A group of senior astronomers has issued a statement of concern regarding new-generation communications satellites currently being deployed by Elon Musk’s company SpaceX.
Musk’s company has plans to launch a staggering 12,000 of the vehicles, known as Starlink satellites, to form the infrastructure of a bold attempt to provide a global broadband internet service. The resulting constellation will also be made available – for a fee – for research and military purposes.
The first 60 Starlinks were launched in late May 2019, in a spectacular convoy that both prompted a flurry of UFO reports – and raised serious concerns among space scientists.
An issue for the astronomers is the reflectivity of the resulting constellations. Previously SpaceX had assured scientists that the Starlinks would be barely visible. However, the initial tranche of satellites was much more reflective than anticipated.
The objects, say researchers, could end up disrupting both ground- and space-based observations.
Megan Donahue of the Michigan State University, US, head of the American Astronomical Society, says Musk’s fleet, together with those of likely competitors using similar tech, could end up outnumbering the stars visible in the night sky.
“I think it’s commendable and very impressive engineering to spread the information and opportunities made possible by internet access,” says Donahue, “but I, like many astronomers, am very worried about the future of these new bright satellites.”
At its annual meeting held recently in St. Louis, Missouri, the AAS Board of Trustees went so far as to issue a formal statement noting “with concern” the impending deployment of tens of thousands of Starlink-style satellites in the coming few years.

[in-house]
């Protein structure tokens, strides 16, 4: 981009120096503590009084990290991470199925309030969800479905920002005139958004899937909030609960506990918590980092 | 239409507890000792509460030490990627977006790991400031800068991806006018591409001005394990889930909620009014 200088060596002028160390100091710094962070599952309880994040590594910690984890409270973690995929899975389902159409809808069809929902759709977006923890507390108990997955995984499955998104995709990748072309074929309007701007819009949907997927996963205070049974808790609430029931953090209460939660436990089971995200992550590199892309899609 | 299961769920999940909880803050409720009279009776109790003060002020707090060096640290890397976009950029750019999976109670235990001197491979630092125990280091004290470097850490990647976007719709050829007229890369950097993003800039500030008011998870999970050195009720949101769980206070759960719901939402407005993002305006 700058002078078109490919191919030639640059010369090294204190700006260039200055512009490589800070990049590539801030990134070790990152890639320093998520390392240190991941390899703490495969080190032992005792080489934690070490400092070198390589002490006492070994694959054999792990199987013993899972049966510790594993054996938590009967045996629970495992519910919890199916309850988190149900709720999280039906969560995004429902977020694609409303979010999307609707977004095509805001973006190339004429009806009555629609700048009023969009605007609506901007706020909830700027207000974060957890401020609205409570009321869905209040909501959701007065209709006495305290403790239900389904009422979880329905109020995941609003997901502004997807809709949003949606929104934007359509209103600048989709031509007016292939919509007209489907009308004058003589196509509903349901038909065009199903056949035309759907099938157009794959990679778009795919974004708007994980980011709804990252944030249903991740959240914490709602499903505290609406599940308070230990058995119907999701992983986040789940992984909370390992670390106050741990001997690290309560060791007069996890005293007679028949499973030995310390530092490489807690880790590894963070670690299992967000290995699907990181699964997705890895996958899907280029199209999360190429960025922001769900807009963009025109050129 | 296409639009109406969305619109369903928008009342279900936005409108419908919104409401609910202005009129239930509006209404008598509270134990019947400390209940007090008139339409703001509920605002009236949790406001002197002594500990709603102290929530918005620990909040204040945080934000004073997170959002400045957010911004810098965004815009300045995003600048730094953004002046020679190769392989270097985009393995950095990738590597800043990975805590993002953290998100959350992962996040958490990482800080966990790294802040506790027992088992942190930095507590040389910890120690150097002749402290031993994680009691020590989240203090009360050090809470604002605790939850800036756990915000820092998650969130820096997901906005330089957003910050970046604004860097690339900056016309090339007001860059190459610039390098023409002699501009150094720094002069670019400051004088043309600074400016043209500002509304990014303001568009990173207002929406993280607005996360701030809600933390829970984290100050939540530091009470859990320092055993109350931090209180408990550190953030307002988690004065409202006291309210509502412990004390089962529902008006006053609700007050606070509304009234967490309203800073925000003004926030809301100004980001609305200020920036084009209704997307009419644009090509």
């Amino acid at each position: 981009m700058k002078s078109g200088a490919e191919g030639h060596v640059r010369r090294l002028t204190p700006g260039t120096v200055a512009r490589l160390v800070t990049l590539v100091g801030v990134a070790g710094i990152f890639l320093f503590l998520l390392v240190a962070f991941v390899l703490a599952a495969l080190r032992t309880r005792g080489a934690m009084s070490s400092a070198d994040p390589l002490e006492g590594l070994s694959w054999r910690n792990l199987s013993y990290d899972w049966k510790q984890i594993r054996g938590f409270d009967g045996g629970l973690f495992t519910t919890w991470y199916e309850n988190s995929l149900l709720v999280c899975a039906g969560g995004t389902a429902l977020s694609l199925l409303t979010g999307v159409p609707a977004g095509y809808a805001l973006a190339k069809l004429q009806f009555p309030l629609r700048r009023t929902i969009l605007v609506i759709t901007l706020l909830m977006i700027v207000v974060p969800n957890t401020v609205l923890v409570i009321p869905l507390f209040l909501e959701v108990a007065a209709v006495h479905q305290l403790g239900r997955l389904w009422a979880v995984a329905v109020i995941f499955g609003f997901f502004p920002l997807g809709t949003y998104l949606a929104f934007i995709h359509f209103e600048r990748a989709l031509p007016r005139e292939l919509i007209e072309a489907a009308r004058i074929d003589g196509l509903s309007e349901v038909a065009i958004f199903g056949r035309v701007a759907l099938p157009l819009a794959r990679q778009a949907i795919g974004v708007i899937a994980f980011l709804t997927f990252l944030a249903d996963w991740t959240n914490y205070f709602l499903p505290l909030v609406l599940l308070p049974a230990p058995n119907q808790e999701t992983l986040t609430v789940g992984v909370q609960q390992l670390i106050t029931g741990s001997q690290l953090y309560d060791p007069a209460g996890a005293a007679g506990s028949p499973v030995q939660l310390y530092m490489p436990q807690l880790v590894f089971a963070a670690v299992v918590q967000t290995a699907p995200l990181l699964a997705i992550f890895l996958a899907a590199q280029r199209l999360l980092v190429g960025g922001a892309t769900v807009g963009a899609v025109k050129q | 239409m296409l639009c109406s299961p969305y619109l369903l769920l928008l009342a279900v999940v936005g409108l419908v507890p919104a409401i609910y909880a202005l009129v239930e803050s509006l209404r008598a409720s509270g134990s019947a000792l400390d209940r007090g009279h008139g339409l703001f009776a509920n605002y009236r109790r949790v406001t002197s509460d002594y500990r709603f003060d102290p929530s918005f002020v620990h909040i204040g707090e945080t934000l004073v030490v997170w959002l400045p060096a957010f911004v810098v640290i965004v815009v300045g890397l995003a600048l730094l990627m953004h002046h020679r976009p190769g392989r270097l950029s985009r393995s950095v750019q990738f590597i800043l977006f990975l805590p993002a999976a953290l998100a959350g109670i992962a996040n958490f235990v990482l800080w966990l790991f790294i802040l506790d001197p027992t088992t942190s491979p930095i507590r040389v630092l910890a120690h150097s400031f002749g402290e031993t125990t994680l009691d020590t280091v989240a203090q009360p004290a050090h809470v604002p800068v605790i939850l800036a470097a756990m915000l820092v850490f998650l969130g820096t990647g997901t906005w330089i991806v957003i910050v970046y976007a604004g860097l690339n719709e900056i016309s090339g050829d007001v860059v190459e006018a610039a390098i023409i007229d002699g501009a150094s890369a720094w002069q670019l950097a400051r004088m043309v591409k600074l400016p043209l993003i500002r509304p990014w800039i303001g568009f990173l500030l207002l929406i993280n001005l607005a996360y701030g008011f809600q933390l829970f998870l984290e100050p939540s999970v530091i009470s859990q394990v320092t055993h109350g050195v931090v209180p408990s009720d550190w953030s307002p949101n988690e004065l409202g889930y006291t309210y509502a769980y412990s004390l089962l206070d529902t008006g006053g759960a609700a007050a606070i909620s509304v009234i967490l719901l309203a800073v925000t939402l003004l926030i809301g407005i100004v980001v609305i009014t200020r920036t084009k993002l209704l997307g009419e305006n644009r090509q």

The craft, the scientists warned, could create “substantial adverse effects” for astronomy, not limited to just the distractions of more bright lights in the sky.
“These impacts could include significant disruption of optical and near-infrared observations by direct detection of satellites in reflected and emitted light,” the trustees stated, “contamination of radio astronomical observations by electromagnetic radiation in satellite communication bands; and collision with space-based observatories.”
Donahue and colleagues called for an ongoing, collaborative effort among AAS scientists and those at research organisations around the world to achieve a “thorough and quantitative understanding” of the satellite constellations before too many more are launched.
The astronomers also made the strong point that although they, as scientists, cannot make an exclusive claim to the visual properties of the sky, neither can Musk or his competitors.
“The natural night sky is a resource not just for astronomers but for all who look upward to understand and enjoy the splendour of the universe, and its degradation has many negative impacts beyond the astronomical,” says Jeffrey Hall of Lowell Observatory in the US.
“I appreciate the initial conversation we have already had with SpaceX, and I look forward to working with my AAS colleagues and with all stakeholders to understand and mitigate the effects of the rapidly increasing numbers of satellites in near-Earth orbit.”
Andrew Masterson is a former editor of Cosmos.
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